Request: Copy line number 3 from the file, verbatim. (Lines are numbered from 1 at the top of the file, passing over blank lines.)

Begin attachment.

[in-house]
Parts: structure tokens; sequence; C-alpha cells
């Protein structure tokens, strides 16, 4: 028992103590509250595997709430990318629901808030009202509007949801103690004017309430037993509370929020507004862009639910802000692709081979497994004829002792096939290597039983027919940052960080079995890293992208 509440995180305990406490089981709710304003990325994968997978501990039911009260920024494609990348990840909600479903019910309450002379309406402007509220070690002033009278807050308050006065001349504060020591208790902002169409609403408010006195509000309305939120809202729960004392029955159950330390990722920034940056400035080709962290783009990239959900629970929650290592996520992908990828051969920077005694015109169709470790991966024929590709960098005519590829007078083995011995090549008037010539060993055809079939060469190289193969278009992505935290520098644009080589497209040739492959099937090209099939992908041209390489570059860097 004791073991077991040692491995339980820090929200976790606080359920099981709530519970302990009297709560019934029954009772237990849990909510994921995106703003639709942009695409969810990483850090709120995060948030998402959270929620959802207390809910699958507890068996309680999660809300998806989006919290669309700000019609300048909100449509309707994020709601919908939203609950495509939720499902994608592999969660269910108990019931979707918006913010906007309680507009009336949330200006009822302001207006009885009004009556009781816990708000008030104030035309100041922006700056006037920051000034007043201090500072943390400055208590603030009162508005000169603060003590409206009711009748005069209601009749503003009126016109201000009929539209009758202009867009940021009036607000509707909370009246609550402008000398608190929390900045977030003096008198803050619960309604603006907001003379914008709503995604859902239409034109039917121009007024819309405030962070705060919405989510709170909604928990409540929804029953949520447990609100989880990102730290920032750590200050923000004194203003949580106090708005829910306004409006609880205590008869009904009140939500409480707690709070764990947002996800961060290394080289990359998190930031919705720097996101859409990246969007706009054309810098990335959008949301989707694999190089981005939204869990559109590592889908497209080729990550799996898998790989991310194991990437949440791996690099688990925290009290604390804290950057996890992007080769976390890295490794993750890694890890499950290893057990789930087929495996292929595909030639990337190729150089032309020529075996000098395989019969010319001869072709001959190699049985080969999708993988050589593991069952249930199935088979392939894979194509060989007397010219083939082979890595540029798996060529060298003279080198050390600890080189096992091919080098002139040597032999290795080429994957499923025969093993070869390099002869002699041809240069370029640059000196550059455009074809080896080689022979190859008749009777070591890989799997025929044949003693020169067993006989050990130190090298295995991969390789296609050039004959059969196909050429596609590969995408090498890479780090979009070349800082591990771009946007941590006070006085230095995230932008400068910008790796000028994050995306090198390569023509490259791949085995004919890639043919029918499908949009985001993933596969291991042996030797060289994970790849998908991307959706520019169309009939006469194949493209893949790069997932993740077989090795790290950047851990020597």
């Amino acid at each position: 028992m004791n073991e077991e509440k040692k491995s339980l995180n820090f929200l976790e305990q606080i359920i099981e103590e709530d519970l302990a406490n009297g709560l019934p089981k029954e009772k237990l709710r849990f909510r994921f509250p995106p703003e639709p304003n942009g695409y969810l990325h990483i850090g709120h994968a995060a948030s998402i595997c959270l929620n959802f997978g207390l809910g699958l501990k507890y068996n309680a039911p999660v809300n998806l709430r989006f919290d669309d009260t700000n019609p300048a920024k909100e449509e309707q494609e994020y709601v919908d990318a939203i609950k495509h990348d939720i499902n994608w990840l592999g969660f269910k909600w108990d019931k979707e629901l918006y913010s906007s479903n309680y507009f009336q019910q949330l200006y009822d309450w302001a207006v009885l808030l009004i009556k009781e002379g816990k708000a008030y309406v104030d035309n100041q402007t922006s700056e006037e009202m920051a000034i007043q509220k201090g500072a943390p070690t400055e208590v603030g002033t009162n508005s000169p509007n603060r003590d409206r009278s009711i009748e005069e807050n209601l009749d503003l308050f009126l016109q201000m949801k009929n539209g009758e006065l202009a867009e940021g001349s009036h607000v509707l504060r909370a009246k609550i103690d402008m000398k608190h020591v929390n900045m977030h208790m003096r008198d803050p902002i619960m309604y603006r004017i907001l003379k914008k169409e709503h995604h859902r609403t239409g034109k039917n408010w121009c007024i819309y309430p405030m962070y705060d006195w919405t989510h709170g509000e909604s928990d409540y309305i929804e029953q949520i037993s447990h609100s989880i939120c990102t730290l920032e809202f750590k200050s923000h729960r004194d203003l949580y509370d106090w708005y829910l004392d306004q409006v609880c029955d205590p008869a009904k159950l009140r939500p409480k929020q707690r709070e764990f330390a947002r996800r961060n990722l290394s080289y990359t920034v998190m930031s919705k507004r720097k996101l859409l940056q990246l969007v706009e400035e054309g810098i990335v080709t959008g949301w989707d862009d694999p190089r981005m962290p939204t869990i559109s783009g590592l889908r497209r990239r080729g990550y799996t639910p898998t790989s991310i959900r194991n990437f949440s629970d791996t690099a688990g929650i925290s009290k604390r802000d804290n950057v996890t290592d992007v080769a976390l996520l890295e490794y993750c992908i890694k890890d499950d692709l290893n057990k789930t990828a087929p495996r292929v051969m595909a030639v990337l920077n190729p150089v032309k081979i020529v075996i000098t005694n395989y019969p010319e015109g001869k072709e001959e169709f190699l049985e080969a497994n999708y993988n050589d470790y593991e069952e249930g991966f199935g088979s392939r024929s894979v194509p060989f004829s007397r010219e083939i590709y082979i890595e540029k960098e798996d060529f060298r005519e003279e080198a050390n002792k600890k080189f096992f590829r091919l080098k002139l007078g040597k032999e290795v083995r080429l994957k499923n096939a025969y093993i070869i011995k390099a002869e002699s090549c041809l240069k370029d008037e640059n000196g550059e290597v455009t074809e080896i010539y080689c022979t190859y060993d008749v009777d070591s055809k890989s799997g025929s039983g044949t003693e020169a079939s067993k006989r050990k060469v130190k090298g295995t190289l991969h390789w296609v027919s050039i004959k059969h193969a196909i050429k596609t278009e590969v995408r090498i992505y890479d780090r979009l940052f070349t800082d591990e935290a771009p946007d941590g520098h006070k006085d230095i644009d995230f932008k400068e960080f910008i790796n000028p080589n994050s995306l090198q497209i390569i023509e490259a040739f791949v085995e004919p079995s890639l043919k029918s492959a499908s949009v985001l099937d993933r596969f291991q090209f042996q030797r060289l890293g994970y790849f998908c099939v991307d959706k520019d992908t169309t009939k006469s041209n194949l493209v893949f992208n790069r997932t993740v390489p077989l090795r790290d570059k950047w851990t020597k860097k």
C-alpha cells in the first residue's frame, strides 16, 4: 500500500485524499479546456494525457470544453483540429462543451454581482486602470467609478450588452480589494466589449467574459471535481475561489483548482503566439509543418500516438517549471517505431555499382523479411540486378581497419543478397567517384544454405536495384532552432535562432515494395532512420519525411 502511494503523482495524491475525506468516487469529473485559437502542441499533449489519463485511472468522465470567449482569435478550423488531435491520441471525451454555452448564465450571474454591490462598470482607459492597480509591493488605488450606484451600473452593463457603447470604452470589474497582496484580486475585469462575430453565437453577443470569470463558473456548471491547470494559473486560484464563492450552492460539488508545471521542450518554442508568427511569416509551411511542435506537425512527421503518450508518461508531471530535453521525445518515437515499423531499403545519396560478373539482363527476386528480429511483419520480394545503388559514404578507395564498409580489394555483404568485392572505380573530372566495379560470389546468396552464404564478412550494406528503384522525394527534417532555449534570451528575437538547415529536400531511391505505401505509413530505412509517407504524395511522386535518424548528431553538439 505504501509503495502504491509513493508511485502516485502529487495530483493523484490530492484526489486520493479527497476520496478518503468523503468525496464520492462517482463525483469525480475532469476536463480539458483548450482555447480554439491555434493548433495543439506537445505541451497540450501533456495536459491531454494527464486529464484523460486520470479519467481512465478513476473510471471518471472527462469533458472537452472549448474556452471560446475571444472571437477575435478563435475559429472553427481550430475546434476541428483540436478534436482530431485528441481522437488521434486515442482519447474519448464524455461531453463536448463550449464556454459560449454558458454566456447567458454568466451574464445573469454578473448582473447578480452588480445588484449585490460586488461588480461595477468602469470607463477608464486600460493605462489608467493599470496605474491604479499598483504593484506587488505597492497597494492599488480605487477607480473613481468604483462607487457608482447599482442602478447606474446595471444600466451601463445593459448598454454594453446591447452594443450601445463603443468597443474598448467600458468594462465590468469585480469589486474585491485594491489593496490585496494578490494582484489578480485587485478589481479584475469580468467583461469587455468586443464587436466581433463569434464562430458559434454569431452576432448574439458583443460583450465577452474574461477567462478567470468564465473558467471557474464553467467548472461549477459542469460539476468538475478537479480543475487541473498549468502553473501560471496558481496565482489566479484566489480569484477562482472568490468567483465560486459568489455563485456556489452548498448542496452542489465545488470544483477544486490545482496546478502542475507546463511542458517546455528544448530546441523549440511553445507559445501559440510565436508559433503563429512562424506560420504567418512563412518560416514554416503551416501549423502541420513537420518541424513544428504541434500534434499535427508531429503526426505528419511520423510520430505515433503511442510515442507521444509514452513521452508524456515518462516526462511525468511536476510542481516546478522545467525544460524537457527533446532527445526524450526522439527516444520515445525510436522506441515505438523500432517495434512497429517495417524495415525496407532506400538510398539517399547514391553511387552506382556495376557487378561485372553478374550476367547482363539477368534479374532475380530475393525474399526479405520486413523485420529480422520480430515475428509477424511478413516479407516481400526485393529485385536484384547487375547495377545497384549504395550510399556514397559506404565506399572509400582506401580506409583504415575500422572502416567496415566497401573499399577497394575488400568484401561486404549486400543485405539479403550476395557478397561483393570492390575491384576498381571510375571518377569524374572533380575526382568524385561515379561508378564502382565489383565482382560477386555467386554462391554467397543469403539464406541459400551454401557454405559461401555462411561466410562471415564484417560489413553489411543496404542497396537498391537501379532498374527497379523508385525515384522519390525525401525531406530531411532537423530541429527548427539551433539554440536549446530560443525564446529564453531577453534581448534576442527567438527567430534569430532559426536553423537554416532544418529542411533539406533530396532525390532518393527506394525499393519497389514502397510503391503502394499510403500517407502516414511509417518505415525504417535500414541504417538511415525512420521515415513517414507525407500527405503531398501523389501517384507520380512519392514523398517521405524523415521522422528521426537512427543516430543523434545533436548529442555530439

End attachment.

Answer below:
């Protein structure tokens, strides 16, 4: 028992103590509250595997709430990318629901808030009202509007949801103690004017309430037993509370929020507004862009639910802000692709081979497994004829002792096939290597039983027919940052960080079995890293992208 509440995180305990406490089981709710304003990325994968997978501990039911009260920024494609990348990840909600479903019910309450002379309406402007509220070690002033009278807050308050006065001349504060020591208790902002169409609403408010006195509000309305939120809202729960004392029955159950330390990722920034940056400035080709962290783009990239959900629970929650290592996520992908990828051969920077005694015109169709470790991966024929590709960098005519590829007078083995011995090549008037010539060993055809079939060469190289193969278009992505935290520098644009080589497209040739492959099937090209099939992908041209390489570059860097 004791073991077991040692491995339980820090929200976790606080359920099981709530519970302990009297709560019934029954009772237990849990909510994921995106703003639709942009695409969810990483850090709120995060948030998402959270929620959802207390809910699958507890068996309680999660809300998806989006919290669309700000019609300048909100449509309707994020709601919908939203609950495509939720499902994608592999969660269910108990019931979707918006913010906007309680507009009336949330200006009822302001207006009885009004009556009781816990708000008030104030035309100041922006700056006037920051000034007043201090500072943390400055208590603030009162508005000169603060003590409206009711009748005069209601009749503003009126016109201000009929539209009758202009867009940021009036607000509707909370009246609550402008000398608190929390900045977030003096008198803050619960309604603006907001003379914008709503995604859902239409034109039917121009007024819309405030962070705060919405989510709170909604928990409540929804029953949520447990609100989880990102730290920032750590200050923000004194203003949580106090708005829910306004409006609880205590008869009904009140939500409480707690709070764990947002996800961060290394080289990359998190930031919705720097996101859409990246969007706009054309810098990335959008949301989707694999190089981005939204869990559109590592889908497209080729990550799996898998790989991310194991990437949440791996690099688990925290009290604390804290950057996890992007080769976390890295490794993750890694890890499950290893057990789930087929495996292929595909030639990337190729150089032309020529075996000098395989019969010319001869072709001959190699049985080969999708993988050589593991069952249930199935088979392939894979194509060989007397010219083939082979890595540029798996060529060298003279080198050390600890080189096992091919080098002139040597032999290795080429994957499923025969093993070869390099002869002699041809240069370029640059000196550059455009074809080896080689022979190859008749009777070591890989799997025929044949003693020169067993006989050990130190090298295995991969390789296609050039004959059969196909050429596609590969995408090498890479780090979009070349800082591990771009946007941590006070006085230095995230932008400068910008790796000028994050995306090198390569023509490259791949085995004919890639043919029918499908949009985001993933596969291991042996030797060289994970790849998908991307959706520019169309009939006469194949493209893949790069997932993740077989090795790290950047851990020597």